by Cathy Shisler
Fourth of July was a great weekend. Our annual parade had a great turnout, and one local said he thinks there were more participants in the parade than he has ever seen! Congrats to the winners of the costumes as well as Sister Grace, who was this year’s Grand Marshall!
Let’s talk about something serious for a minute: When you think of Davis Park, you think of our many deer that you have watched and gotten to know as they raised their fawns over the years. If you haven’t heard, The National Park Service is considering ways to reduce the population of deer on Fire Island. How do you feel about it?
The National Park Service wants to use a combination of hunting, birth control and fencing certain areas to reduce the number of white-tailed deer on Fire Island. An estimated 300 deer live within the Fire Island National Seashore boundaries, and park officials say the deer are threatening historical plants and shrubs.
They have released a 480-page Deer Management Plan that outlines a number of alternatives to manage the deer population. Their preferred choice is to cull the deer herd to about 20 to 25 deer per square mile, and then maintain the herd through approved contraception. Davis Park residents have their own deer stories to tell, from being moved by charming fawns that were born in the spring that grew up over the summer to cultivated flower beds devoured in a single afternoon! Then there is the noise of rattling garbage cans in middle of the night, and looking out the window to see deer eating leftovers in the can. Some residents have found flowers the deer do not like, and if garbage is disposed of securely then midnight raids are less of a problem.
I recently saw a young group of people taking “selfies” with a deer. They probably posted it on Instagram. Like one of our residents often says, “They think they’re like characters in a Disney movie.” It is not a Disney movie, but if there is a way to use these humane ways to reduce the deer population, instead of hunting I think we should agree it should be used.
An article I read stated that the residents and visitors of Fire Island regard the deer as living a peaceful coexistence with the wildlife and a unique and enchanting experience. This is the Disney fantasy again. However Fire Island National Seashore has tried in the past to do the “hunt,” but it failed in a storm of controversy.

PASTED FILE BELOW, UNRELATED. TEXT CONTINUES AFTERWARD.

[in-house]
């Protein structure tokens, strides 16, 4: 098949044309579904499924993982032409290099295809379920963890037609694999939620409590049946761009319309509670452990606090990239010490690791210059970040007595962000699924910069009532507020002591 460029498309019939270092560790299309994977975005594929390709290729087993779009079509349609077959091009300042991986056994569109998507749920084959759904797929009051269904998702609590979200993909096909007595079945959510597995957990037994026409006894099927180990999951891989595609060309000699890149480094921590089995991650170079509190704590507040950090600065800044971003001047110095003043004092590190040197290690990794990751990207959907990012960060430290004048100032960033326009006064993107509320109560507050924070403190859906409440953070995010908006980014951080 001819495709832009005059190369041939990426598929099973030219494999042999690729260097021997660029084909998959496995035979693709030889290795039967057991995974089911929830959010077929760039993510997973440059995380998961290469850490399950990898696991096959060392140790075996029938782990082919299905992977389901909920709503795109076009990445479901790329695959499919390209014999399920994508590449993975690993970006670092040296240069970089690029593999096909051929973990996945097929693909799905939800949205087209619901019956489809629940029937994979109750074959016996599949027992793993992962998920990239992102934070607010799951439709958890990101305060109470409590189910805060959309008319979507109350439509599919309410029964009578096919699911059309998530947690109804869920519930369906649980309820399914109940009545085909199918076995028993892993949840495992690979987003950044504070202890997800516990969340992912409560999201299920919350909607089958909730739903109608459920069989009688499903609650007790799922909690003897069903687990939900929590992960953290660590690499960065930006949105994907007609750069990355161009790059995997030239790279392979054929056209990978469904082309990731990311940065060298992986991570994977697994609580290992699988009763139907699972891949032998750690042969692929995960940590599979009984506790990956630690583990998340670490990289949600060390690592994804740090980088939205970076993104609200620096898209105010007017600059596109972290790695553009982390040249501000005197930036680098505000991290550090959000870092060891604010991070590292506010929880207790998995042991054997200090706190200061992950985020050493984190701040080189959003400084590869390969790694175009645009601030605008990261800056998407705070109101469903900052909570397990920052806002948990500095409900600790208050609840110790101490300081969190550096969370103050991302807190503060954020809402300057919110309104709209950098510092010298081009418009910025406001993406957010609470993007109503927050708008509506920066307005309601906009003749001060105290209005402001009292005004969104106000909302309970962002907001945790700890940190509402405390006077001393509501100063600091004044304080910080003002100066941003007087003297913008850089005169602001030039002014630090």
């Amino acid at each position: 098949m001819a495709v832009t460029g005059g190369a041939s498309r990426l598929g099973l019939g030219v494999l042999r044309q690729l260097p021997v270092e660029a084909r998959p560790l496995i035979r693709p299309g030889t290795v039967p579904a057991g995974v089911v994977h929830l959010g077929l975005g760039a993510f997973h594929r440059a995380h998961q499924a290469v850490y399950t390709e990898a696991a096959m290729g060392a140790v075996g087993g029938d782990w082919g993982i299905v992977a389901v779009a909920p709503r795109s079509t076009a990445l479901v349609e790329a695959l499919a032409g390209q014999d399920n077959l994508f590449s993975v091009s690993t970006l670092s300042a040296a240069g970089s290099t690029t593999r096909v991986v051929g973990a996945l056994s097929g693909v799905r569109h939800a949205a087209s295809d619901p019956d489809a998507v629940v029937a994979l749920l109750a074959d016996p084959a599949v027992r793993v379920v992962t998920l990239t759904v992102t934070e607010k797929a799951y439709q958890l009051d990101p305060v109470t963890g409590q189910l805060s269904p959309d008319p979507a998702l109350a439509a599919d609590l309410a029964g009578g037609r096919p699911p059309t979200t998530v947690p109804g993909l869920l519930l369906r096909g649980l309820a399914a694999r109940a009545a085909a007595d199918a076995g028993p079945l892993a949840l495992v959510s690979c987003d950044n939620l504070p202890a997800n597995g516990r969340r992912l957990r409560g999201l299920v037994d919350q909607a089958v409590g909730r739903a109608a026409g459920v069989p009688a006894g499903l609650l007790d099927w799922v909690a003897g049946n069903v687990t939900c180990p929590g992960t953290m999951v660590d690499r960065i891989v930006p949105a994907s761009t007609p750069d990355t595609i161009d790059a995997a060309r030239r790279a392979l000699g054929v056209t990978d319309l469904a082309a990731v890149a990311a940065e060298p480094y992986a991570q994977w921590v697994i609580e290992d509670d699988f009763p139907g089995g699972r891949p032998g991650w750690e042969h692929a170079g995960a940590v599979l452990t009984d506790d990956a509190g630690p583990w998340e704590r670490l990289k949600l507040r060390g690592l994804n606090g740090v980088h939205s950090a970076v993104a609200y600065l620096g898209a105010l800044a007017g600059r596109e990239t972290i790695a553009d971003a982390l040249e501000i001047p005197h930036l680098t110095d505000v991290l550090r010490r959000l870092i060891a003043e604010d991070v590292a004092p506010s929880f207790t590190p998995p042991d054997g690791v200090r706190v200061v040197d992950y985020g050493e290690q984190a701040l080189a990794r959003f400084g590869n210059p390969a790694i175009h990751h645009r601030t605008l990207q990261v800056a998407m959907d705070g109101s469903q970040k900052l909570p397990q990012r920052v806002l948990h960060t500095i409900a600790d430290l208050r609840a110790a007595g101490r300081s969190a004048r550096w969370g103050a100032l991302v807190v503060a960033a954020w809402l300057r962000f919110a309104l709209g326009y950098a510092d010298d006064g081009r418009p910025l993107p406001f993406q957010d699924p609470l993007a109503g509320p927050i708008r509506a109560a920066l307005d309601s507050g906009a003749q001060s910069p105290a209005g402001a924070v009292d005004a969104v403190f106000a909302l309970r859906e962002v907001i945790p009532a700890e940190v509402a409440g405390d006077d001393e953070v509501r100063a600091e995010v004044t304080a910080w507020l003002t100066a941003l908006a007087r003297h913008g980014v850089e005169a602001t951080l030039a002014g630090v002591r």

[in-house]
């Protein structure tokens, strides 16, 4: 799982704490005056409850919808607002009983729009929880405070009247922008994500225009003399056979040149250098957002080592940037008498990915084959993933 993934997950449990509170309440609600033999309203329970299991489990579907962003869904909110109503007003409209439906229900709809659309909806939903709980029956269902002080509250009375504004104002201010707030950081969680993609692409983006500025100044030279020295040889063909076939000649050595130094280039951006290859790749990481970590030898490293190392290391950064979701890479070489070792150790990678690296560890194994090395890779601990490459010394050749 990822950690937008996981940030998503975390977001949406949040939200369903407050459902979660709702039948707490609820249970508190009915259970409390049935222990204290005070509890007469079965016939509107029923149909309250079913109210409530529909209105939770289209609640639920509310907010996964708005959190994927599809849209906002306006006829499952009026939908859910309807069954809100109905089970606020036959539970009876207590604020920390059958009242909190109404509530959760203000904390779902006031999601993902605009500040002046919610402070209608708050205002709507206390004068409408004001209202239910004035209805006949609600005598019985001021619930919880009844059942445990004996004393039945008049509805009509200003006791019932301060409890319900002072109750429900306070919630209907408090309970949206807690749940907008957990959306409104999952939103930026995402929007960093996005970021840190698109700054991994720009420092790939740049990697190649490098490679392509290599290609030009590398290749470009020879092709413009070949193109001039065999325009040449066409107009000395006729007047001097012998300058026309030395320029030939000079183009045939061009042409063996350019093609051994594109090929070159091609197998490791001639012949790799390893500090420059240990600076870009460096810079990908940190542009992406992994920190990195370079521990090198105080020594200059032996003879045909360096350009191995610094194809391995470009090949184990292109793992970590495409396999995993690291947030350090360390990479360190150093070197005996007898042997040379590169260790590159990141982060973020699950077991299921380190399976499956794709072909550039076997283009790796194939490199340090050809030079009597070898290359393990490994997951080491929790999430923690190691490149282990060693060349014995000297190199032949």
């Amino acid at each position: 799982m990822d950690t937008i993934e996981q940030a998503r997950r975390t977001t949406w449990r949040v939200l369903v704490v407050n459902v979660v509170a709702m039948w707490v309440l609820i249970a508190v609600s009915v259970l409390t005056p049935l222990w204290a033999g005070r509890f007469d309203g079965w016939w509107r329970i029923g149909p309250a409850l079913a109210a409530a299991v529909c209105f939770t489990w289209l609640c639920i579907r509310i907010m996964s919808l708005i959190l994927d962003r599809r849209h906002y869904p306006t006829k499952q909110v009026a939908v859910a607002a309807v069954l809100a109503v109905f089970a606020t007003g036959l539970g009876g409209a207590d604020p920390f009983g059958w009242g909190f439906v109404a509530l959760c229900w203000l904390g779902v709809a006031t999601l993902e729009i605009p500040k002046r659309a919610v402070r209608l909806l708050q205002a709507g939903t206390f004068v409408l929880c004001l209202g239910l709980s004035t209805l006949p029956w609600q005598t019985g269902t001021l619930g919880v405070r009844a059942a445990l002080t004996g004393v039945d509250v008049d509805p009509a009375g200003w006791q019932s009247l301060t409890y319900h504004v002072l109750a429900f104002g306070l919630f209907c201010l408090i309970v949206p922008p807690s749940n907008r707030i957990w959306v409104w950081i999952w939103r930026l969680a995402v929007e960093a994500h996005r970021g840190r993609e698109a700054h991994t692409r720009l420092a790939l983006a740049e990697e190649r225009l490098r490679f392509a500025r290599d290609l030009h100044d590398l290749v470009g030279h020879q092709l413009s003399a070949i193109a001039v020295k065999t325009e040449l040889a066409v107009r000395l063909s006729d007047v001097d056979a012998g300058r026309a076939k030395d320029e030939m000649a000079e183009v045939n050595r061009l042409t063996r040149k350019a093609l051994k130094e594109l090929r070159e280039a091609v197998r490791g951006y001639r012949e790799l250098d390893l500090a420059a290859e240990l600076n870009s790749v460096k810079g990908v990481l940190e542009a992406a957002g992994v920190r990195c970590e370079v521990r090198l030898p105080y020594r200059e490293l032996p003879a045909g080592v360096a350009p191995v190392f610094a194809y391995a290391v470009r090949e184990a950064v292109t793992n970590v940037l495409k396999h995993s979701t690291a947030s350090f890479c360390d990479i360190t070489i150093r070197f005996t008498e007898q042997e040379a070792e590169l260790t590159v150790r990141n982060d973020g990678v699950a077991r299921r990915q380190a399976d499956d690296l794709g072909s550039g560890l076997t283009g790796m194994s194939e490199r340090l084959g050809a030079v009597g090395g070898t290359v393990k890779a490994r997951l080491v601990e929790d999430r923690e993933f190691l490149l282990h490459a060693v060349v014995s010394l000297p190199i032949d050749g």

Residents researched and found an effective and humane alternative to keep the deer from giving birth. They engaged a team of scientists and the Humane Society of the United States to conduct a PZP immunocontraceptive project that kept the deer from fawning and helped reduce the population. However years later the younger deer that were not vaccinated are giving birth.
This past February, a group of protesters took to Fire Island National Seashore’s Patchogue headquarters to express their dissatisfaction of the final report released in the prior month. The protesters were hoping to pressure federal officials to pursue only non-lethal methods, even though the final plan allows for both. Hurricane Sandy drowned hundreds of deer in October of 2012, which reduced the population. Let’s look at it as this – Fire Island isn’t like out east in Montauk or the Hamptons where the deer are interacting with cars. There is a way of creating a balanced ecosystem.
The Davis Park Fire Department is celebrating its 16th anniversary this year. Show your support and head down to the Fire Department to buy the anniversary tee shirt. While you are there, purchase a raffle ticket for a chance to win a handmade anniversary quilt to keep you warm on those cool summer nights.
Don’t forget that free blood pressure screenings are being offered at Bedside Manor, on July 21, and Aug. 4 and 18, at 5 p.m.
Also check out the story times at the Post Office/Bookstore. While there, pick up your form for the Sand Castle/Sand Sculpture Contest, which will be held on the ocean between the Casino and Windward Walk, on Saturday, July 30. (Rain date: July 31.) You can also get the entry form by going to www.davispark.org or sign up that morning from 9:30-10 a.m. at the contest site. Judging begins at 1 p.m. All sculptures must be family friendly please!
If you haven’t already, on Friday evenings, at 7:30 p.m., please join us for yoga at the church deck. Please come with $15 for the class; we do have some mats, but you might wish to bring your own. Till next time!
Write Cathy at firstname.lastname@example.org with any news or happening you wish to see mentioned in her column.